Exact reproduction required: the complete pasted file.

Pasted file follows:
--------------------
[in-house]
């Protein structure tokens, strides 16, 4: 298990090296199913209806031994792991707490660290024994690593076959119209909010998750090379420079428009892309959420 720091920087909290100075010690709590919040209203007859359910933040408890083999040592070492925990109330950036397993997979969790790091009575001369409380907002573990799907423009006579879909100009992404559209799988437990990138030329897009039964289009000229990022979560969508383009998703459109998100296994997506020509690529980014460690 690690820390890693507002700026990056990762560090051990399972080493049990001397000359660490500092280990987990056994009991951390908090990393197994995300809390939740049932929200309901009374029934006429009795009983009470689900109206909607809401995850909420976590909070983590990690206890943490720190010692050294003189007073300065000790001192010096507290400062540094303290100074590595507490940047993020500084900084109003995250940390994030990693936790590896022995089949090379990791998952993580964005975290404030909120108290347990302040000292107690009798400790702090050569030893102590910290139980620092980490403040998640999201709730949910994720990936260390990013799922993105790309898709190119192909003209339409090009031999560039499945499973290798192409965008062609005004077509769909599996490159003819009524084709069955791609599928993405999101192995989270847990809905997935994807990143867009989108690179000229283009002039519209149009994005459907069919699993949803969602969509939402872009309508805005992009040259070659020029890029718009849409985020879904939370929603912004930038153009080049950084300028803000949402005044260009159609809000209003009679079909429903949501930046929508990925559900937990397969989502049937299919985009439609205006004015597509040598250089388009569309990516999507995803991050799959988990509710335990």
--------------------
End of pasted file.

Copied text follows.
[in-house]
């Protein structure tokens, strides 16, 4: 298990090296199913209806031994792991707490660290024994690593076959119209909010998750090379420079428009892309959420 720091920087909290100075010690709590919040209203007859359910933040408890083999040592070492925990109330950036397993997979969790790091009575001369409380907002573990799907423009006579879909100009992404559209799988437990990138030329897009039964289009000229990022979560969508383009998703459109998100296994997506020509690529980014460690 690690820390890693507002700026990056990762560090051990399972080493049990001397000359660490500092280990987990056994009991951390908090990393197994995300809390939740049932929200309901009374029934006429009795009983009470689900109206909607809401995850909420976590909070983590990690206890943490720190010692050294003189007073300065000790001192010096507290400062540094303290100074590595507490940047993020500084900084109003995250940390994030990693936790590896022995089949090379990791998952993580964005975290404030909120108290347990302040000292107690009798400790702090050569030893102590910290139980620092980490403040998640999201709730949910994720990936260390990013799922993105790309898709190119192909003209339409090009031999560039499945499973290798192409965008062609005004077509769909599996490159003819009524084709069955791609599928993405999101192995989270847990809905997935994807990143867009989108690179000229283009002039519209149009994005459907069919699993949803969602969509939402872009309508805005992009040259070659020029890029718009849409985020879904939370929603912004930038153009080049950084300028803000949402005044260009159609809000209003009679079909429903949501930046929508990925559900937990397969989502049937299919985009439609205006004015597509040598250089388009569309990516999507995803991050799959988990509710335990």